Green Proving Ground: Getting Us to the Leading Edge

GSA’s Green Proving Ground (GPG) program is one of the ways the Federal Government is working to make our buildings more efficient and minimize resource consumption. By leveraging GSA’s real estate portfolio to evaluate emerging building technologies, GPG facilitates and accelerates the adoption of cutting-edge technologies in our Federal buildings towards a more sustainable future. Working with the Department of Energy’s National Laboratories, GPG evaluates technologies in a real-world context in order to recommend deployment strategies towards achieving ambitious energy-saving goals.

Today, GPG is proud to announce the release of three new sets of evaluation results.

Before and after shots of office space with and without daylighting
Using Our Natural Resources: Office lighting conditions with electric lighting (top) and daylighting only (bottom)

Stuck at the office? How you can enjoy more sun…and save more energy!

Too often, office space electric lights are left on during the day, even in areas fully illuminated by sunlight — at 26%, electric lighting accounts for the largest percentage of all electricity used in U.S. commercial office buildings. Daylight harvesting, the use of natural light to offset electric light in perimeter workspaces, offers the opportunity to reduce lighting energy by between 20% and 60%, assuming that daylight harvesting is only one component of an integrated lighting control system. To evaluate the incremental savings from daylight harvesting, GPG assessed the performance of daylight harvesting at five Federal building sites, and found an average annual energy savings of 27% and simple payback as low as four years.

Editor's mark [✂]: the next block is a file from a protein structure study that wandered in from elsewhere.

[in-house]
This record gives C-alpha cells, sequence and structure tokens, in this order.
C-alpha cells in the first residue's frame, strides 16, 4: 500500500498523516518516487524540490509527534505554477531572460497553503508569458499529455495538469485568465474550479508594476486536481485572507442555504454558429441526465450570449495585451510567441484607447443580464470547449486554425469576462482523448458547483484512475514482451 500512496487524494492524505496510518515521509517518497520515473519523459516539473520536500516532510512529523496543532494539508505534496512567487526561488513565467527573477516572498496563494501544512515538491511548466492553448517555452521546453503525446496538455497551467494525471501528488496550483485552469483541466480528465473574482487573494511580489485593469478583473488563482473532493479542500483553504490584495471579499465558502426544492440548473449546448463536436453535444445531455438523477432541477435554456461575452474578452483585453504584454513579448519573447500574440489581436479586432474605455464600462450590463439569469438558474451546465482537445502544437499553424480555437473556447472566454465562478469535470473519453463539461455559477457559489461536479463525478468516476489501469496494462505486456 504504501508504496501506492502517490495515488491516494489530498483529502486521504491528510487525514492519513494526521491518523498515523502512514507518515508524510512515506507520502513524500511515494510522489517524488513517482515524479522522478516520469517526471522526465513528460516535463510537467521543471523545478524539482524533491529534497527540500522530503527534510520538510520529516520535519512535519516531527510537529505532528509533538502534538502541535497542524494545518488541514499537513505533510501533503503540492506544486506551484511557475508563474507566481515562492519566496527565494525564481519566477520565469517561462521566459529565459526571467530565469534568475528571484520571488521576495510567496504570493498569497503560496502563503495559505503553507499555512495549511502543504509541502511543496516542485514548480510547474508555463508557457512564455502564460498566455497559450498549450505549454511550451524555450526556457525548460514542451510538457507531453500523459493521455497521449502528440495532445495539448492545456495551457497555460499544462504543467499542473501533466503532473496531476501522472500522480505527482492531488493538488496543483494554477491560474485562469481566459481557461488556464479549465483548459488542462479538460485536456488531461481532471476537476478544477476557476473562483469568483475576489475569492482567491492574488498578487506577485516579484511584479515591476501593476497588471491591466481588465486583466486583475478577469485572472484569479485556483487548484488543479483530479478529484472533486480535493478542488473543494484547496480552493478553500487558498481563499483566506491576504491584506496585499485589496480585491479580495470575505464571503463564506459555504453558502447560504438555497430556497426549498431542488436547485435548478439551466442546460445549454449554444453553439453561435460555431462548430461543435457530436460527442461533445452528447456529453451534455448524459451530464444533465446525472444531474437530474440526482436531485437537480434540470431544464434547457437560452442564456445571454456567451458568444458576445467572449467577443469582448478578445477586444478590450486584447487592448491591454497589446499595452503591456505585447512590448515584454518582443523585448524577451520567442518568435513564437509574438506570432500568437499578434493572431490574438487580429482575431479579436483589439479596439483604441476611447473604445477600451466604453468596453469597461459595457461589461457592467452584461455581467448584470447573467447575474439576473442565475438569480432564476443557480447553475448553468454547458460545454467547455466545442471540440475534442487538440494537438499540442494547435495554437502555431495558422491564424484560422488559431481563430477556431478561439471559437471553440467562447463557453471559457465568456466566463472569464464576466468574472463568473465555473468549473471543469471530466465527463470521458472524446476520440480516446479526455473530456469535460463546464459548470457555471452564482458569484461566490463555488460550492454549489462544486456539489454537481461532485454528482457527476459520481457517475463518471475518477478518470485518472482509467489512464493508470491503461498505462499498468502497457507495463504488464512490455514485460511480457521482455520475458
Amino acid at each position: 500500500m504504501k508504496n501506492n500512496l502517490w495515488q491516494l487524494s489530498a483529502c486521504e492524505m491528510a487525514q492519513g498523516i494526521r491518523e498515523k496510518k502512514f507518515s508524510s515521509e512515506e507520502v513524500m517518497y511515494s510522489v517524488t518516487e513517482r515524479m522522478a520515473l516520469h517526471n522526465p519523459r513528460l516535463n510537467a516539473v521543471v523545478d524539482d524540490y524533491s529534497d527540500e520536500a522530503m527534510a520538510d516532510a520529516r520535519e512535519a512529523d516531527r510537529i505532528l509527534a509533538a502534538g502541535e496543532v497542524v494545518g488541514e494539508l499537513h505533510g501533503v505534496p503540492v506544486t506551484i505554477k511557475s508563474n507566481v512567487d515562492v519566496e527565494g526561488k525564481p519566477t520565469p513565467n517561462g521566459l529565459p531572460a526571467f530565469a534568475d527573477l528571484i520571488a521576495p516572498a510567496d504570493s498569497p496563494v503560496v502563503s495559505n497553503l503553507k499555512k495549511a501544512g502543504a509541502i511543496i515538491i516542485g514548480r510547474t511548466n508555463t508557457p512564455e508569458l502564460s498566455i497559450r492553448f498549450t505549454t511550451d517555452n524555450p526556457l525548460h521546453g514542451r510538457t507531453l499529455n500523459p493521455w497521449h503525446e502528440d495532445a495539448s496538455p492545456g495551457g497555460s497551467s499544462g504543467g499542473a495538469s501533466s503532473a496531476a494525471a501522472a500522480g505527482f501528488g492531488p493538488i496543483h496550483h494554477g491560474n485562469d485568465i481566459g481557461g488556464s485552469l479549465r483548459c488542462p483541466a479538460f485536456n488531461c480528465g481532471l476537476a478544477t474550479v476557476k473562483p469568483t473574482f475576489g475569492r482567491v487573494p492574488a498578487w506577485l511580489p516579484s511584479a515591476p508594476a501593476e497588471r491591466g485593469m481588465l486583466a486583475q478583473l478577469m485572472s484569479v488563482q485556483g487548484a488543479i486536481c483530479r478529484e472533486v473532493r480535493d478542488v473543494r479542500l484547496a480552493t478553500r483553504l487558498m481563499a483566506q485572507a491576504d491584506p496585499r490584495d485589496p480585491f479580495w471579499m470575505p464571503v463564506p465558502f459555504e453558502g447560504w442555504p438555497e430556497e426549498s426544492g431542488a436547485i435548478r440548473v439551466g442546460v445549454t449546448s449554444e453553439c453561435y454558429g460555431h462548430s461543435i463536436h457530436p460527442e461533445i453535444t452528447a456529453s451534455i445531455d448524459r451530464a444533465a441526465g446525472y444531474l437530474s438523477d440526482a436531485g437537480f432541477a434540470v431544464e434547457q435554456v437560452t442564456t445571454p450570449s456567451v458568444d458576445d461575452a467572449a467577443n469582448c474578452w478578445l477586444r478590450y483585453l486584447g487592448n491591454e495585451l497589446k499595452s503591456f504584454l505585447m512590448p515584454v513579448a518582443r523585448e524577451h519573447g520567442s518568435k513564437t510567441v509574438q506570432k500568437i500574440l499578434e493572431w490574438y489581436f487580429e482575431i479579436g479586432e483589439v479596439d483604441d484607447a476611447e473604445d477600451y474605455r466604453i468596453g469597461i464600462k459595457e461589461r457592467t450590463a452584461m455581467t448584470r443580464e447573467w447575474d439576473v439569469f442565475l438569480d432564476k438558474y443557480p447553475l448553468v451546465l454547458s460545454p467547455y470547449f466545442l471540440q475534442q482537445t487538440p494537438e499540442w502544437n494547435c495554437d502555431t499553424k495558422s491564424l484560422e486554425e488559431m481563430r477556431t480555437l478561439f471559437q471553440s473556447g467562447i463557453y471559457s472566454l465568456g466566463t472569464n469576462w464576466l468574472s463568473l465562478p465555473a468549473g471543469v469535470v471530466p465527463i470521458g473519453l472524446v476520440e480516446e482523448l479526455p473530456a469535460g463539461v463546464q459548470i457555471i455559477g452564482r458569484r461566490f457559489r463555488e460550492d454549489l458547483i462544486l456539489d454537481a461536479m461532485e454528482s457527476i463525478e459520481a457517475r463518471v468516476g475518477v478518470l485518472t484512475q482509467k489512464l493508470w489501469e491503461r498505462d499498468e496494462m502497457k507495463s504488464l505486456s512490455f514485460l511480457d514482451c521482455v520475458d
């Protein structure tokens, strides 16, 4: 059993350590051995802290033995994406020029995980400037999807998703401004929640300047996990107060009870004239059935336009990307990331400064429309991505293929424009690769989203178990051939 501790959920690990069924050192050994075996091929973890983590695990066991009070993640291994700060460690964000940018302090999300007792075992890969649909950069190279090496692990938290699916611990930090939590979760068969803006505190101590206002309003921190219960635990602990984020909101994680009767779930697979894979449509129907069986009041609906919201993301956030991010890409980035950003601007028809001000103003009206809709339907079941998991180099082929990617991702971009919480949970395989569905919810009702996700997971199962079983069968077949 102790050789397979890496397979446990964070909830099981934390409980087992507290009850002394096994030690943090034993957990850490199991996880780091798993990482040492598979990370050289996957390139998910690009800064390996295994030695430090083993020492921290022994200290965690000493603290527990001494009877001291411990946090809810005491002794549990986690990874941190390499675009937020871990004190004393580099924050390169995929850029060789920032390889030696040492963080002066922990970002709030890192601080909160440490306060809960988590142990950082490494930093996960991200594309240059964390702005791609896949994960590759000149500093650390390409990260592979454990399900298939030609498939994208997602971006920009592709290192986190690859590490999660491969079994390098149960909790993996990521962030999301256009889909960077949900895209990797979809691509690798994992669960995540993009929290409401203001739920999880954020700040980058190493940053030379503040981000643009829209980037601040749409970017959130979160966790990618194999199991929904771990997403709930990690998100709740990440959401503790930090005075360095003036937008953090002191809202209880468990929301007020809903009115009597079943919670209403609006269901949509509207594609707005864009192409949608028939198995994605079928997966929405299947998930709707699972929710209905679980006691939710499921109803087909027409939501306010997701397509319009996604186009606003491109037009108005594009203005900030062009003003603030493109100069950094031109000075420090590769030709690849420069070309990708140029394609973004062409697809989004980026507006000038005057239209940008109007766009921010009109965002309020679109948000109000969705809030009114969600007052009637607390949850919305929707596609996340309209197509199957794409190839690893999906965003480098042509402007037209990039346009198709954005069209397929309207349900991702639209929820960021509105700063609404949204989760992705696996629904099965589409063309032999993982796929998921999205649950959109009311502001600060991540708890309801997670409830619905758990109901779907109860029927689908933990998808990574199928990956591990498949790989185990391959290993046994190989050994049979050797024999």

How can wood pellets make heating your building more efficient?

The wood-pellet-fired biomass boiler is a renewable energy technology that powers hot-water-heating systems with solid wood fuel—such as wood pellets, chips, or sawdust—instead of more expensive liquid fuels. In 2012, GPG evaluated a state-of-the-art biomass boiler at the Federal Building in Ketchikan, Alaska. The team found the boiler to be running smoothly with minimal maintenance after a year of operation, at a tested performance level of 85.6% efficiency. The project demonstrated that wood-pellet-fired biomass boiler systems are an efficient alternative for hot-water-heated facilities where natural gas is unavailable.

How can we use recycled steam heat to our buildings?

Heating accounts for roughly a third of total energy consumption in U.S. commercial buildings, with boilers supplying heat to 34% of total floor space. Condensing boilers perform more efficiently than conventional boilers by extracting more of the heat energy released through steam in the combustion process. Expanding upon a May 2013 evaluation conducted in Atlanta, Georgia, GPG assessed the performance of condensing boilers at an additional five buildings in Lakewood, Colorado. All facilities experienced significant reductions in natural gas consumption, with savings over 14% compared with conventional boilers.

Green Proving Ground logo

Find these reports, nine previously released reports, and more information about GSA’s Green Proving Ground program at


Related posts:

  1. Green Proving Ground: Paving the Way for Promising Technologies
  2. Green Proving Ground: Using Technology to Improve Building Performance
  3. Putting Green Technologies to the Test